Stroke and technology: an interview with Jonathan Singer

Written by Lauren Pulling

We recently featured the review ‘Stroke and technology: prescribing mHealth apps for healthcare providers, patients and caregivers – a brief, selected review’ from our partner journal, Future Neurology. Here, the paper’s co- author, Jonathan Singer from SUNY Downstate Medical Center & Stroke Center, NY, USA, gives us some background on the research and its future implications.
First, please could you tell us a little about your research background and what led you to become interested in the role of technology in stroke management and care?

Long before having to make a choice regarding higher education, I had a passion and drive to work in the healthcare field. I have been fortunate to team with DrSteven Levine (SUNY Downstate Medical Center and Stroke Center) and improve the quality of life for stroke patients through research. I believe the field of medicine, not only neurology, can be profoundly impacted through technology.  As hospitals continue to transition into a patient-centered model, technology can enhance the movement to improve patient care. I believe that implementing technology to introduce resources for stroke patients and their caregivers can help with their management and care. Informal care giving is growing at an exponential rate with reliance on providers who have little to no experience. Technology needs to be implemented that will help them to manage the healthcare needs of stroke patients, as stroke is the number one cause of disability. In addition to managing care, there are numerous ways in which technology can improve healthcare outcomes.

Please could you give us an overview of you recent paper, ‘Stroke and technology: prescribing mHealth apps for healthcare providers, patients and caregivers – a brief, selected review’?

Our selected review examines current research that has identified mHealth use with stroke patients. There are mHealth apps that are already making a difference for stroke patients, but there is much room for growth. mHealth technology is in its infancy. My last sentence in the review really sums up the relationship between technology and medicine; “As with Star Trek, science fiction today is the science of tomorrow.”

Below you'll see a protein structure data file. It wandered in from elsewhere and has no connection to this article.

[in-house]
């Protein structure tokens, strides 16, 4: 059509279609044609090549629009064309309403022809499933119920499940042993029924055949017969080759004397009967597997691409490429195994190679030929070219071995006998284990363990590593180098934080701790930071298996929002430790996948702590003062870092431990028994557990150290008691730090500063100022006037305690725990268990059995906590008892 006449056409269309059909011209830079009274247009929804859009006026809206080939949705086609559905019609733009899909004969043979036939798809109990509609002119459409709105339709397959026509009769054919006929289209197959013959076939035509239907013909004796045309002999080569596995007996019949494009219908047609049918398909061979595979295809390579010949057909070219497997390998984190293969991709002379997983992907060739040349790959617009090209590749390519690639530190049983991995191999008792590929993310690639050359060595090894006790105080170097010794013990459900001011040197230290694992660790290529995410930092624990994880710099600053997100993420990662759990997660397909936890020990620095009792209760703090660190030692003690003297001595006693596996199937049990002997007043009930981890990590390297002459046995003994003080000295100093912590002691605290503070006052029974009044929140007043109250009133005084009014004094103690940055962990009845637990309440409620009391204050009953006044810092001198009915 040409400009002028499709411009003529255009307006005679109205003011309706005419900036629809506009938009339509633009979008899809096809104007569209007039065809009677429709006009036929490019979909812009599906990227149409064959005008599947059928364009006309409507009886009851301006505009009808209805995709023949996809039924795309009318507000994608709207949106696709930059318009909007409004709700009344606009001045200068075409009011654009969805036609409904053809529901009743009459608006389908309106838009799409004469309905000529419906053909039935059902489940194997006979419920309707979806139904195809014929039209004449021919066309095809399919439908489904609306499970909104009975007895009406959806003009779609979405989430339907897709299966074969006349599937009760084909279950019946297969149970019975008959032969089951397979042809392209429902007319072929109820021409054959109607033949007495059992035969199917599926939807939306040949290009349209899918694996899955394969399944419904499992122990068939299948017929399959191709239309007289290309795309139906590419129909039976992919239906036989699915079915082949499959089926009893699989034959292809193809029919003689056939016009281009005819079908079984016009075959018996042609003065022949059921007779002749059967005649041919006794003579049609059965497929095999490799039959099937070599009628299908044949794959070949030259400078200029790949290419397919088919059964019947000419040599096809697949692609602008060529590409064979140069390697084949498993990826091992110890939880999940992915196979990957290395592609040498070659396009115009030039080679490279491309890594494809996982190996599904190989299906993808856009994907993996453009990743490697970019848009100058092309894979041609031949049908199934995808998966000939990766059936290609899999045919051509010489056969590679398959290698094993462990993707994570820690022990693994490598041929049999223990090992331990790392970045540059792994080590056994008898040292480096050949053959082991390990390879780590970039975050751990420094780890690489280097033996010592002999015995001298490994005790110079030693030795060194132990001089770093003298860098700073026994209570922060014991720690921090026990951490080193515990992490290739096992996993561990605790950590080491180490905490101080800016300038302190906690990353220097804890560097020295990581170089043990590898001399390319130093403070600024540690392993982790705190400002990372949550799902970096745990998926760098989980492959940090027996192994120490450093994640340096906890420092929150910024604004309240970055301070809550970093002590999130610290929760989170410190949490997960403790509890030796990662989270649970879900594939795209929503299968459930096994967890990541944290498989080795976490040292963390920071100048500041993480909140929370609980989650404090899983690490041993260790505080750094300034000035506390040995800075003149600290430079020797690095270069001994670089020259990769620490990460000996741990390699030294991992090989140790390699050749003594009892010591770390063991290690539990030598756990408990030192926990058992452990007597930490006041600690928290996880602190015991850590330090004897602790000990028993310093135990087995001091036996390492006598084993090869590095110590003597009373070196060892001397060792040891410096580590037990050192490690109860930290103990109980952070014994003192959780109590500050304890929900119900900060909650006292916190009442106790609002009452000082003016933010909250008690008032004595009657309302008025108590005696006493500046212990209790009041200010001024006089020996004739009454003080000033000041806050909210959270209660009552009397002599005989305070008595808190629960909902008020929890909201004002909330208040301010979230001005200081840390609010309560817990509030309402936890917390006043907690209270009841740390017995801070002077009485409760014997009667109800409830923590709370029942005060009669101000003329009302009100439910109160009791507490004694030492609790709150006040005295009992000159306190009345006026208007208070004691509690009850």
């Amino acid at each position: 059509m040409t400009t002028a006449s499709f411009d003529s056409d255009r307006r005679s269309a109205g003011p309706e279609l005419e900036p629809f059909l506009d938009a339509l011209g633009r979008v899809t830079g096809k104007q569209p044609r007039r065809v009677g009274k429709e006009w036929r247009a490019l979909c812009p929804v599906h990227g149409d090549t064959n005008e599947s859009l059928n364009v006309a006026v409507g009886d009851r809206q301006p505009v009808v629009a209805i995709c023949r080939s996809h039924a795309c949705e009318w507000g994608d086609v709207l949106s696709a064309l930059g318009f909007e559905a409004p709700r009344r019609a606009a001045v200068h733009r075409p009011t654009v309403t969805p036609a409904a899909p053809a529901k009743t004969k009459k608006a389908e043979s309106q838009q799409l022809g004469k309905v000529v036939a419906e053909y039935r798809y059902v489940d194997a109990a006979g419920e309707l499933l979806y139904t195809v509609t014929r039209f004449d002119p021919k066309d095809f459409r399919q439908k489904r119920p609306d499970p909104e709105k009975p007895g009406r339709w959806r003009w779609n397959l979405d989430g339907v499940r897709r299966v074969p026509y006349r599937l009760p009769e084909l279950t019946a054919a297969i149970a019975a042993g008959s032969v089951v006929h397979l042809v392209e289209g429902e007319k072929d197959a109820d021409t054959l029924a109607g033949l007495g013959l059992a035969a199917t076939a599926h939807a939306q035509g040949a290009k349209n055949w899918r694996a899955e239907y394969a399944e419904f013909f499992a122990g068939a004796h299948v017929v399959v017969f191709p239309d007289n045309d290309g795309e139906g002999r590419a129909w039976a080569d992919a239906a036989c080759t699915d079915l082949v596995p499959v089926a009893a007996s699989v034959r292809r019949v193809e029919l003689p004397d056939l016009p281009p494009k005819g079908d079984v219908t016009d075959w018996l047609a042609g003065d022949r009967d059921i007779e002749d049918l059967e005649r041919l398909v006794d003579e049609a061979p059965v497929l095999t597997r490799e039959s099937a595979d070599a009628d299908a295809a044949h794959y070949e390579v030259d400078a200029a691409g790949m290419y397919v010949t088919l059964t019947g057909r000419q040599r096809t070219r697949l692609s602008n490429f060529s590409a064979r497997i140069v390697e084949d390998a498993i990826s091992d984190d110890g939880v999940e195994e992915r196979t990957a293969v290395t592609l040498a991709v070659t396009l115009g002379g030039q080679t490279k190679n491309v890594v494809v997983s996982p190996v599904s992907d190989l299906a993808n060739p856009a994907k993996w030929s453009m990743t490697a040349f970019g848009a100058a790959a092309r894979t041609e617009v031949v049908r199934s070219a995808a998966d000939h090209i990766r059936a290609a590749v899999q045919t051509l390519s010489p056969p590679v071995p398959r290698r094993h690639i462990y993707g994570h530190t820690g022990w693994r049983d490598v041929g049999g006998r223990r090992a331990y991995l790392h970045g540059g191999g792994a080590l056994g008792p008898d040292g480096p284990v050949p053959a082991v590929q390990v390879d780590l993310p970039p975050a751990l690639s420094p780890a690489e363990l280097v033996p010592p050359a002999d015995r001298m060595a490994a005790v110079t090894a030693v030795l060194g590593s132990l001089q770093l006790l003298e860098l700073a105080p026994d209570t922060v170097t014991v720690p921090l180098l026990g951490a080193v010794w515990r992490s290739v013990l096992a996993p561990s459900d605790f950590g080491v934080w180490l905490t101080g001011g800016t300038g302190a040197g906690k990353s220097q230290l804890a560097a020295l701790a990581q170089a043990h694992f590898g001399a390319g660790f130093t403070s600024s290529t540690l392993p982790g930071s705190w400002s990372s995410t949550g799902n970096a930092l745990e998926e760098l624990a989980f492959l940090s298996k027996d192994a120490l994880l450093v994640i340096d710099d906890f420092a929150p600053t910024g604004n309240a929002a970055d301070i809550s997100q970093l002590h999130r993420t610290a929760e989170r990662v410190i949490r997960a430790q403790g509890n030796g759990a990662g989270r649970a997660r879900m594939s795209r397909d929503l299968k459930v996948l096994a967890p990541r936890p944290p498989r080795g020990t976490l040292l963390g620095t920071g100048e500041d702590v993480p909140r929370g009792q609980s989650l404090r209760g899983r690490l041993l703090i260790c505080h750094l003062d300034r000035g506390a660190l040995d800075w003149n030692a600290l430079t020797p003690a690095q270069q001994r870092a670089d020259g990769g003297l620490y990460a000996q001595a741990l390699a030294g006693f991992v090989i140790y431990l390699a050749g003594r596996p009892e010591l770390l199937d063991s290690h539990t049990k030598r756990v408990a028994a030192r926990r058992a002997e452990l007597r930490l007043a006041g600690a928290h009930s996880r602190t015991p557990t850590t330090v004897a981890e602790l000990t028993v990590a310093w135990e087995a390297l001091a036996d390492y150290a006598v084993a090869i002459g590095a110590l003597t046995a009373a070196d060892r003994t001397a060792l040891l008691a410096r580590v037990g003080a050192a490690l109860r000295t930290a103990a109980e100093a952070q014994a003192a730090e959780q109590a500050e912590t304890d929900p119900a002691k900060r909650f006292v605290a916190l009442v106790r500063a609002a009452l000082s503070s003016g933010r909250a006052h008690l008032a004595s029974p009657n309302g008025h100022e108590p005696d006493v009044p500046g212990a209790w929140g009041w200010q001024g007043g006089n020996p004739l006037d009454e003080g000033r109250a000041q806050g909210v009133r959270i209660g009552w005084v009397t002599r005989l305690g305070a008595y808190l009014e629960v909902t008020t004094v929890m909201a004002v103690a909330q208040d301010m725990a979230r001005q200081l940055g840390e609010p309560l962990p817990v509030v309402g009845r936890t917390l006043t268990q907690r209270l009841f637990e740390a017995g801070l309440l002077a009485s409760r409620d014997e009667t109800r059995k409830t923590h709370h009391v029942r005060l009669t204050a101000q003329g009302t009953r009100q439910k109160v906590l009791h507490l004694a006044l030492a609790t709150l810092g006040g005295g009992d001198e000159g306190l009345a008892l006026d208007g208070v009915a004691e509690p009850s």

What implications do you anticipate your research could have on future research in the field?

Hopefully, this selected review opens the door for all researchers in the medical field by showing how a small number of mHealth apps are making an impact for stroke patients. Our review has outlined how researchers need to continue to implement mHealth technology and how current studies have barely touched the surface. Although the selected review is focused on stroke, it can be generalized to the entire medical field.

Looking ahead, where do you hope the field will be in the next 5–10 years?

As I mentioned in the Star Trek reference, ideas that were once thought to be impervious or impossible may in fact be the future of mHealth technology. Medical mistakes have been reported as the third cause of death worldwide and this must improve in the future. I believe that the cornerstone of this improvement is research on technology and how it should be implemented in the clinical field. Partnering in Dr Levine’s lab has opened the door to the importance of mHealth technology in medicine. It will be exciting to see the future of mHeath technology!

As a member of Neurology Central, you can access this Future Neurology article here, and can also access all content from our partnered journals for free.